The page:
• In Waukesha, a county with a history of troubled elections, officials are failing to reconcile the poll list in each ward, counting votes where the voter’s signature is missing from the poll book, and allowing ballot remakes that can’t be matched to originals. In other words, Waukesha is counting ballots that shouldn’t be counted.
• In Racine County, election officials are rejecting ballots by absentee/in-person voters whose ballot envelope does not contain a witness signature. Other counties are accepting identical ballots on the grounds that such voters have been witnessed by election officials. This disparate practice is also a violation of Wisconsin law and the Equal Protection Clause.
• The DS-200s create digital ballot images when they scan each ballot — images that are public records. Since it’s the scanned ballot images rather than the paper ballot itself that these machines are counting, to destroy the image is to destroy the chain of custody. That’s exactly what officials in Brown County are doing. Officials in Fond Du Lac County are refusing to make the images available to observers to compare to the machine totals.
• And yes, despite FBI Director James Comey’s testimony to Congress on September 28th, many of Wisconsin’s (and America’s) voting machines are connected to the Internet. The ES&S DS-200, in use in 15 Wisconsin counties, comes installed with a cellular modem to transmit results via the Internet on election night. Election observers in Wisconsin have confirmed that several counties, including the large counties of Milwaukee and Waukesha, use this capability. This also requires that the central county tabulator, which receives the transmitted results, is on the Internet, too. We suspect this is not an intermittent connection but that the county server is connected for longer periods, including during pre-election testing. Each county has discretion to create its own procedures, so whether or not these 15 systems are operated with even basic security precautions is a function of the people and practices in place in 15 separate offices, with little if any outside oversight. This opens up all the nightmare scenarios for tampering and hacking in our elections that computer scientists have warned us about. Against an adversary with nation-state cyberwarfare capabilities, all bets are off.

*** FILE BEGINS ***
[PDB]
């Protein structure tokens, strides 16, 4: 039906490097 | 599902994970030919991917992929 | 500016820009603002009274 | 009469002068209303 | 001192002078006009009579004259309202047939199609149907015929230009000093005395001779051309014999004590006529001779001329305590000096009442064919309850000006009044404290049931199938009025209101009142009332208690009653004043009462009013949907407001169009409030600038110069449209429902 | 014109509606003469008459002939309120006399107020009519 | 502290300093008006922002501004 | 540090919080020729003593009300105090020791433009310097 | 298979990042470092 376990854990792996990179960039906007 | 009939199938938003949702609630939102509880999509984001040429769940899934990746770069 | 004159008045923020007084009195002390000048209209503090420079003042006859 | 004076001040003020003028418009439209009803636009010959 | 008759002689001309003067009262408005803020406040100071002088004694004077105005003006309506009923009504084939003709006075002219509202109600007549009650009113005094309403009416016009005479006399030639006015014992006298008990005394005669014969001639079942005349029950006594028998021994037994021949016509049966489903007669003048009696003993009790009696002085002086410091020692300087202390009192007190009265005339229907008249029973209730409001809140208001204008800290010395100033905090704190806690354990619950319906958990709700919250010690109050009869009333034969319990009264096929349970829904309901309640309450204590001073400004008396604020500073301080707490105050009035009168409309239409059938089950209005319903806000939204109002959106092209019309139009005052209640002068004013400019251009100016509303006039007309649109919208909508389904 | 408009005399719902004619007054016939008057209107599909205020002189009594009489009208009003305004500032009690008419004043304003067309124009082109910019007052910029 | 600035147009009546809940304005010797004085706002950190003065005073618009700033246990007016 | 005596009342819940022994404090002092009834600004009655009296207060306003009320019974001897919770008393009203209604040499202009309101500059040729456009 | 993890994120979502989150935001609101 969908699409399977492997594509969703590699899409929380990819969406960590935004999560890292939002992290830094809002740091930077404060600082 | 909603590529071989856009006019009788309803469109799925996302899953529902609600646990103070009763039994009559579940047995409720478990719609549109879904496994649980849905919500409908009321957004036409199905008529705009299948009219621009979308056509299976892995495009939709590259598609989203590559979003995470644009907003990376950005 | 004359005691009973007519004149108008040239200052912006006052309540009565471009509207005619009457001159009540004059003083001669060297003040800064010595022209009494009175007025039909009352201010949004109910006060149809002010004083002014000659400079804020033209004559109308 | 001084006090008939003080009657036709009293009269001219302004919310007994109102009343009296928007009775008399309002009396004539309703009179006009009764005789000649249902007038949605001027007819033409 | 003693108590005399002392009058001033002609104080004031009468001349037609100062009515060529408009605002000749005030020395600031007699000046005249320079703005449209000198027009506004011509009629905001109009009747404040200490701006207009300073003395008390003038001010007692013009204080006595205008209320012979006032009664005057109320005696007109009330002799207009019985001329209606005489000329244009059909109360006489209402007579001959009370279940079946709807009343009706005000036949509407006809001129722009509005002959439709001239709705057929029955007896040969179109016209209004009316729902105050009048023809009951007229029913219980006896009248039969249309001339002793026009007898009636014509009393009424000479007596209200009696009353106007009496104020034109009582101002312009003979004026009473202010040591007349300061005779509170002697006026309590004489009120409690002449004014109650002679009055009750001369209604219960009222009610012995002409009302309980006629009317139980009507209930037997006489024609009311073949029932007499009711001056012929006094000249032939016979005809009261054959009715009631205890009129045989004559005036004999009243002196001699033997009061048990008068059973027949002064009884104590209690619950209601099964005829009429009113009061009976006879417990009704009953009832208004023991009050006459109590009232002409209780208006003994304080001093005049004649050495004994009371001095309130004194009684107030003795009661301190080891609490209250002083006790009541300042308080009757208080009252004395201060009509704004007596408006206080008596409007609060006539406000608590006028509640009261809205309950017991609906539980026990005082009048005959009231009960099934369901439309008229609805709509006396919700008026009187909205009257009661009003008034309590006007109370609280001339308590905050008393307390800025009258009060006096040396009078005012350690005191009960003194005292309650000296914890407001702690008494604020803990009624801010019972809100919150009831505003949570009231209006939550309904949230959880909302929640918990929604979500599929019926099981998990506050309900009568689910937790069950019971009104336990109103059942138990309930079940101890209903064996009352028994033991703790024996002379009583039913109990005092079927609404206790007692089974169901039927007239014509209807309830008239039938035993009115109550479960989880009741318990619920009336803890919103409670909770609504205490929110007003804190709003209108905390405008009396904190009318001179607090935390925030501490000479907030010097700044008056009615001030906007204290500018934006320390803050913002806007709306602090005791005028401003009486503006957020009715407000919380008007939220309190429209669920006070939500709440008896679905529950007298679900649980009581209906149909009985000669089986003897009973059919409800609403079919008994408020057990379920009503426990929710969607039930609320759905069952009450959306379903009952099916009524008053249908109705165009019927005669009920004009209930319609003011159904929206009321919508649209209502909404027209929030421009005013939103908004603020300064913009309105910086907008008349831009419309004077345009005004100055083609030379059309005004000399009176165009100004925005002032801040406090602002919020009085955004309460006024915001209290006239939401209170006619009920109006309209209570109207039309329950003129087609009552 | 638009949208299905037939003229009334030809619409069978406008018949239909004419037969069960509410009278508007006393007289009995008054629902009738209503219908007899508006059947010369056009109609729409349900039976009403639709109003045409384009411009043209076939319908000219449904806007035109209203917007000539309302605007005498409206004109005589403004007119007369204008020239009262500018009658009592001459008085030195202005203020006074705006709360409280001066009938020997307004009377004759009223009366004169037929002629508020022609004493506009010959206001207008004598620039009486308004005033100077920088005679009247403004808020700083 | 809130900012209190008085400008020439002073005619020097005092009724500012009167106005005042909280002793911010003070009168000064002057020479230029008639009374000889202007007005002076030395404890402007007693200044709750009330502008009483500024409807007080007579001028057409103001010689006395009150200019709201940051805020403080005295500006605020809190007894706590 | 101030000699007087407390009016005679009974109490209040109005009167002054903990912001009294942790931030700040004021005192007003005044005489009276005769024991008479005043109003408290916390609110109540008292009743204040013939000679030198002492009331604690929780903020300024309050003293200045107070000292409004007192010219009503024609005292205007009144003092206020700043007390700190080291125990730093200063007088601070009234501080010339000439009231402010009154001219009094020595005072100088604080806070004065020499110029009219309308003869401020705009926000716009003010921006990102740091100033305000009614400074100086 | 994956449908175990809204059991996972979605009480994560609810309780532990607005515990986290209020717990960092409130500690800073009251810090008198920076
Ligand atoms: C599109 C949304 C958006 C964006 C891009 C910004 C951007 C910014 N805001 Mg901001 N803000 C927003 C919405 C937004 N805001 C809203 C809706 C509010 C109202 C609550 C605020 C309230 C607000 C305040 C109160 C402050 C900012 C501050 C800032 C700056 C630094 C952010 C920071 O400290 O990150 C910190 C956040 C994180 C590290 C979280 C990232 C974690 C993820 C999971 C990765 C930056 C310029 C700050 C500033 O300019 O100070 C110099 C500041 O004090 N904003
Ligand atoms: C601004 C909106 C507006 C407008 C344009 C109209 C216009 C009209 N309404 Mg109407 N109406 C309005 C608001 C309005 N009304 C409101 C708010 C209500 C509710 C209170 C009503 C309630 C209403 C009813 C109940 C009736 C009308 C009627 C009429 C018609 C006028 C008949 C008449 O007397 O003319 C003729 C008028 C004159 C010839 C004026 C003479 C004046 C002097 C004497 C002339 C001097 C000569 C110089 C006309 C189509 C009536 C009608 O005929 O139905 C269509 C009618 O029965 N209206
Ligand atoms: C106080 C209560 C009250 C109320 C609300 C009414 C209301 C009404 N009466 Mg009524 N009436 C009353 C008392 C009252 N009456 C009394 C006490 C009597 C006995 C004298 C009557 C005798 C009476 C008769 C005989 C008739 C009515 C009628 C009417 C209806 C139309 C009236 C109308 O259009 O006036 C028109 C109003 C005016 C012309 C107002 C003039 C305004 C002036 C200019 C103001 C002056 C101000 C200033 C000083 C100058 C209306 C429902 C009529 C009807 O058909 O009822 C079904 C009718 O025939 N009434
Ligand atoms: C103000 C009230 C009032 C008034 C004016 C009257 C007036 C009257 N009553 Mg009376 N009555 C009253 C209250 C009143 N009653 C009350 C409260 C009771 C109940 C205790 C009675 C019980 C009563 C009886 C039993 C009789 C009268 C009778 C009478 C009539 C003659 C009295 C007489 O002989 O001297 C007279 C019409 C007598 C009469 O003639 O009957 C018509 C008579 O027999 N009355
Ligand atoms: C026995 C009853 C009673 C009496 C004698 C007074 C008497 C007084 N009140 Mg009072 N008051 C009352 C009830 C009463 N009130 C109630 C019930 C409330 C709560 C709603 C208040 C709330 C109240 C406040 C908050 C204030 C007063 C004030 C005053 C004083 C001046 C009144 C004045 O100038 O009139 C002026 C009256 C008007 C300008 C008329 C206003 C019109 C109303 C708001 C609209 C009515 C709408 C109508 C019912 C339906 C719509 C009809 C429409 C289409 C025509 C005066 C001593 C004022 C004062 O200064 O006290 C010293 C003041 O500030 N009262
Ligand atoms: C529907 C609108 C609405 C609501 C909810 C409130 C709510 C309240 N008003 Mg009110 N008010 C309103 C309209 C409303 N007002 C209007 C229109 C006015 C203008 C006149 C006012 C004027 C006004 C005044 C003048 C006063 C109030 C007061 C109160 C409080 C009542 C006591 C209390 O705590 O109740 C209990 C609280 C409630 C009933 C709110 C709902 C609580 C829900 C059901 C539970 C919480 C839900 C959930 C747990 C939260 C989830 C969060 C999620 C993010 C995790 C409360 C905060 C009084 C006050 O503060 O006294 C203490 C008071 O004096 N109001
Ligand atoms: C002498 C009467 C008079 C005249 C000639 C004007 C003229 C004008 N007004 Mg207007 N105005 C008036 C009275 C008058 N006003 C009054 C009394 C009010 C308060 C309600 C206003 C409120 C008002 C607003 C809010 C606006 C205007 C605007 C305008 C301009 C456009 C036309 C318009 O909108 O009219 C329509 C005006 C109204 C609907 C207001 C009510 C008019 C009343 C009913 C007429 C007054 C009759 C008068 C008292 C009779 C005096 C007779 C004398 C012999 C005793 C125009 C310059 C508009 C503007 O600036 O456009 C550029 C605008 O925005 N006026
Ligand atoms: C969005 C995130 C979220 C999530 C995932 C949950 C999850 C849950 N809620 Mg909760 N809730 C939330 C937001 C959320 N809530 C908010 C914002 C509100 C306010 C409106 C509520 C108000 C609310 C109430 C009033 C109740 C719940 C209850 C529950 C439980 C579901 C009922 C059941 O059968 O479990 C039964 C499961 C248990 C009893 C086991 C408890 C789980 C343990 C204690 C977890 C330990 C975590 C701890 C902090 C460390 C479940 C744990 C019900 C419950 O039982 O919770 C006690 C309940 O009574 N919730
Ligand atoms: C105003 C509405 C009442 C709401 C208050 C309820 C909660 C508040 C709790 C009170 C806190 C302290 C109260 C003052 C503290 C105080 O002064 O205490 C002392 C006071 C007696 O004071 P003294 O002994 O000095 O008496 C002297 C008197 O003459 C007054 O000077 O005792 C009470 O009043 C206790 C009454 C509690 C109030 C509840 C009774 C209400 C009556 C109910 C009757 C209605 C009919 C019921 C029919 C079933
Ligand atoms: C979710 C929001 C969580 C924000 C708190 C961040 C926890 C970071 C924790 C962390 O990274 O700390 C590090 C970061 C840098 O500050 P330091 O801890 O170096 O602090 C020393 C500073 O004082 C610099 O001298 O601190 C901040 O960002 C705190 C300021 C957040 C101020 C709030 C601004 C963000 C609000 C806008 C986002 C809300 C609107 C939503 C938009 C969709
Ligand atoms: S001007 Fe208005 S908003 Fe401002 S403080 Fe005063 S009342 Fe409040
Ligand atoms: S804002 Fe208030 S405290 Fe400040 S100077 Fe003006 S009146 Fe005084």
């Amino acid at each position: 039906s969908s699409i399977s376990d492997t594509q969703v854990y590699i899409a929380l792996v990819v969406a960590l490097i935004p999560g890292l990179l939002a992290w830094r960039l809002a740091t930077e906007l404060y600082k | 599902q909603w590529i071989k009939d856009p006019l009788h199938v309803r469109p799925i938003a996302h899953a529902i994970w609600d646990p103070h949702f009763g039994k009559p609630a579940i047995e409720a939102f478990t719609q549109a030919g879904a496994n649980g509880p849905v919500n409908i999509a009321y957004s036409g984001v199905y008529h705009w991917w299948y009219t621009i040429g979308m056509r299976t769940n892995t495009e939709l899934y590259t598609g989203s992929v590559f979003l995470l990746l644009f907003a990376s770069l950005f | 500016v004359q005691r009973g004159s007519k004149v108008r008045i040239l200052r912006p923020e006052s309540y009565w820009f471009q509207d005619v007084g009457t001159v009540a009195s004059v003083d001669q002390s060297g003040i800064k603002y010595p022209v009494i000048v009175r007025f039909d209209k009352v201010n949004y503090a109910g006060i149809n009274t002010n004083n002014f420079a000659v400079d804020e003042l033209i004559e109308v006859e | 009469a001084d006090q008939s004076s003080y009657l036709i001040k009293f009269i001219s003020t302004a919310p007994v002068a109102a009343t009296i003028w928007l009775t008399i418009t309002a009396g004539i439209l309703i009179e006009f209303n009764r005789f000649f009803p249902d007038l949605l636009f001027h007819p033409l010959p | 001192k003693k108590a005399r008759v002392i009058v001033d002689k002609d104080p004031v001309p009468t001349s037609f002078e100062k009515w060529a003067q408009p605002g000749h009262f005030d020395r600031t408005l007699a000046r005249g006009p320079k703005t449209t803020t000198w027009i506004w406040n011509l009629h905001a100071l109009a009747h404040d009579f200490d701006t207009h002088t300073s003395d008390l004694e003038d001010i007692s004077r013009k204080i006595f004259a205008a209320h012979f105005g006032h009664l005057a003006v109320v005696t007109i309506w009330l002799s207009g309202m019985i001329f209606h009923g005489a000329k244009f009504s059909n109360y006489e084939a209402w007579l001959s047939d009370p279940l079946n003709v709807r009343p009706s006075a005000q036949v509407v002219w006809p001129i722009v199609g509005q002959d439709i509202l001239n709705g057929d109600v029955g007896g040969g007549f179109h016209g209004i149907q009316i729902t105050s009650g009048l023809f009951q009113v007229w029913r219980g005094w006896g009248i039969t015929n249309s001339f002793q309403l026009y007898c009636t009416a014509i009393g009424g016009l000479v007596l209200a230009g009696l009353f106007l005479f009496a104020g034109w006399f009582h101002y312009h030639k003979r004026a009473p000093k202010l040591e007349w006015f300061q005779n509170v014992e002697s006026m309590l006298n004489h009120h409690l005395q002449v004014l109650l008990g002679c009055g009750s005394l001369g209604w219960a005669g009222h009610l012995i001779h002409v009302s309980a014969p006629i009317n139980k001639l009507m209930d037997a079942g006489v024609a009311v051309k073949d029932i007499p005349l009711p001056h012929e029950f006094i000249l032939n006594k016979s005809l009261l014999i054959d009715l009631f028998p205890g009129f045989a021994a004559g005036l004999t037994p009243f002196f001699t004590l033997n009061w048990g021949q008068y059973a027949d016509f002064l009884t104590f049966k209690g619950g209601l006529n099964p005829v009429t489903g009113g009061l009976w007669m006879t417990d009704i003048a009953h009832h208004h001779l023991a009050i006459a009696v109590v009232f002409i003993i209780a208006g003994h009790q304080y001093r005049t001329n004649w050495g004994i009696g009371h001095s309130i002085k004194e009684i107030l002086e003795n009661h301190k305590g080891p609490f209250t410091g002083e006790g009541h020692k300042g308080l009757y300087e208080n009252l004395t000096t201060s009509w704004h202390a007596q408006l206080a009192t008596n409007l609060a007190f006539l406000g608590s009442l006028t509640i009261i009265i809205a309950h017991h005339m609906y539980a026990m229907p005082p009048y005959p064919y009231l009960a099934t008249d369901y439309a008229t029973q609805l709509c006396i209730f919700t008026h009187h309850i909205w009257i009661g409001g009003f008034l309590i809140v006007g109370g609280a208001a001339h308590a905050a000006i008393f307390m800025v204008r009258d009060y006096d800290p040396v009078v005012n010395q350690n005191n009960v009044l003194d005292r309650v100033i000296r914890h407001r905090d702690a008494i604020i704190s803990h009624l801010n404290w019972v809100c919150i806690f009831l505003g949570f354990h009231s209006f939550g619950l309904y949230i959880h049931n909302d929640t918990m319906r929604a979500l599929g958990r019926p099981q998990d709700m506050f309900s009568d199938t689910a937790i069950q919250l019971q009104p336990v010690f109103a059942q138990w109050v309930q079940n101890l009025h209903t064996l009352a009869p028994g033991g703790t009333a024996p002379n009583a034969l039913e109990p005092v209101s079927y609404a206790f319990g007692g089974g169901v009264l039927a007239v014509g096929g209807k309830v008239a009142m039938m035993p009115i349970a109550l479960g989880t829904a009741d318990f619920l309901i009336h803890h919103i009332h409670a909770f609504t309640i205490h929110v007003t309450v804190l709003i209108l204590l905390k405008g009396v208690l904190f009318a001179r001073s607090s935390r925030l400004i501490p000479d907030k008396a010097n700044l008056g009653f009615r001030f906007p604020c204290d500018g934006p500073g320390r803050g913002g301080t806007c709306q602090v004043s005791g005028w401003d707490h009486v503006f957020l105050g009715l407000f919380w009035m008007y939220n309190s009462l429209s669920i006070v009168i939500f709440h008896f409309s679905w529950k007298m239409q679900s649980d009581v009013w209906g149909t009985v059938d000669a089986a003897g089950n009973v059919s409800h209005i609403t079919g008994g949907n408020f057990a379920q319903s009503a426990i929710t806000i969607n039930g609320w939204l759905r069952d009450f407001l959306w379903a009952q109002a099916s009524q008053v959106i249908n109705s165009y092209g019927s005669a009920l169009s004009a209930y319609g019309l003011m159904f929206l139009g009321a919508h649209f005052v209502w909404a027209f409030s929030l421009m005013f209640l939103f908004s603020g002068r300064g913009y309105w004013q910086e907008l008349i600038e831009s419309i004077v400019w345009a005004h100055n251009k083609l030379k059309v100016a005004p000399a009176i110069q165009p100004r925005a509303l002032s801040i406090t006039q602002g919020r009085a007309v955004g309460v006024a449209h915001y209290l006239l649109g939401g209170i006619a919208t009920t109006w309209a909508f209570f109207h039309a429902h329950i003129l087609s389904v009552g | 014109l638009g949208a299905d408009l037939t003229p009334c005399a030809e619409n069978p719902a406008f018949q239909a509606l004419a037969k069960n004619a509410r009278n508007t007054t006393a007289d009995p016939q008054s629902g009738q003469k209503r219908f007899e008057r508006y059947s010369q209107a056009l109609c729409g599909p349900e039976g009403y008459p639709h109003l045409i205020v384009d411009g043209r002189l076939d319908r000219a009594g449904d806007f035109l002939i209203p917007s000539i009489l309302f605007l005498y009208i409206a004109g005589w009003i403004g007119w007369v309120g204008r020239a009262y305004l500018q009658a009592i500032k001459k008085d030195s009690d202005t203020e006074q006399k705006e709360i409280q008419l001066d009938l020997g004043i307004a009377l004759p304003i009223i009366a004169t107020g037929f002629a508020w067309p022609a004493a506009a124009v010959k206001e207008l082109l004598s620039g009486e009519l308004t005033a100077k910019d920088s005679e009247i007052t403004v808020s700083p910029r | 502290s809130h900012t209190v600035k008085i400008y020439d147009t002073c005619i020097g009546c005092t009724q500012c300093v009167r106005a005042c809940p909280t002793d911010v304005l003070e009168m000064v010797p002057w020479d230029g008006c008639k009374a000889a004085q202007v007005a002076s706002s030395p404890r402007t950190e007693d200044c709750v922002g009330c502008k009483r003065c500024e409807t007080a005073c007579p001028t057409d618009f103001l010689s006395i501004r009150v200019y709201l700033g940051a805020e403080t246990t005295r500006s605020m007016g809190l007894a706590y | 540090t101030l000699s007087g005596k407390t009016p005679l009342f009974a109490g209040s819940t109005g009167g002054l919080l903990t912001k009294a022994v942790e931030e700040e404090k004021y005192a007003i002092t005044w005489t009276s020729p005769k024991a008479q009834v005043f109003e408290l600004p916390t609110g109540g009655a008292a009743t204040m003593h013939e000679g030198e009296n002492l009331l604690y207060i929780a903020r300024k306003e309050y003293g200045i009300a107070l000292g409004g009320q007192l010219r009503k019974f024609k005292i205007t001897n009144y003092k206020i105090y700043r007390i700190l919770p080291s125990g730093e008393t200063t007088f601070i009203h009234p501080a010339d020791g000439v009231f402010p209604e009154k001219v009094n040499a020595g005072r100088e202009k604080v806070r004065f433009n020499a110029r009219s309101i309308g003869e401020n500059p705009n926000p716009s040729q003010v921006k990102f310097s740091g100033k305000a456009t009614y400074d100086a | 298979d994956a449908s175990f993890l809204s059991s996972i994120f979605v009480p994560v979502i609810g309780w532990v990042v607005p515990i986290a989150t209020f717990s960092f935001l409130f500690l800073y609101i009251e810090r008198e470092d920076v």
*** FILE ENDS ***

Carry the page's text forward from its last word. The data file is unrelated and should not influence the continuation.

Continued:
Uncertainty about our voting system’s exposure to hacking is poisonous to democracy, especially in an upset election like this one. The most urgent issue in America right now is to be able to confirm that every vote was counted fairly, accurately, and honestly, and if not, for patriotic Americans to raise bloody hell about it.
This is why the Jill Stein and Roque De La Fuente campaigns petitioned for a recount in Wisconsin, and it’s why 150,000 Americans donated $7.2M (and counting) to make it happen. Americans care whether our votes were counted honestly! The only way to know for sure is to have a hand count of the paper ballots. If there’s a problem with the machines but we use the machines to count and recount for us, we’ll never know.
The recount in Wisconsin can’t be allowed to proceed as a farce. A federal lawsuit to force all counties to hand count their ballots should be filed at once. The Jill Stein campaign should bring this, or if they are stretched too thin by outrageous administrative fees imposed by partisan election officials, or countersuits brought by Republican SuperPACs, the burden falls to us, the American people who cast the votes and called for and paid for this recount, to see it through.
And while it is urgent to file this lawsuit immediately, let no one say that there isn’t enough time to accurately, fairly, and honestly count America’s votes. Our democracy depends on nothing less.
Chris Sautter is an experienced recount attorney who has been advising on the Wisconsin presidential recount. Jake Schlachter is an organizer in Madison, Wisconsin and part of the national movement for election integrity.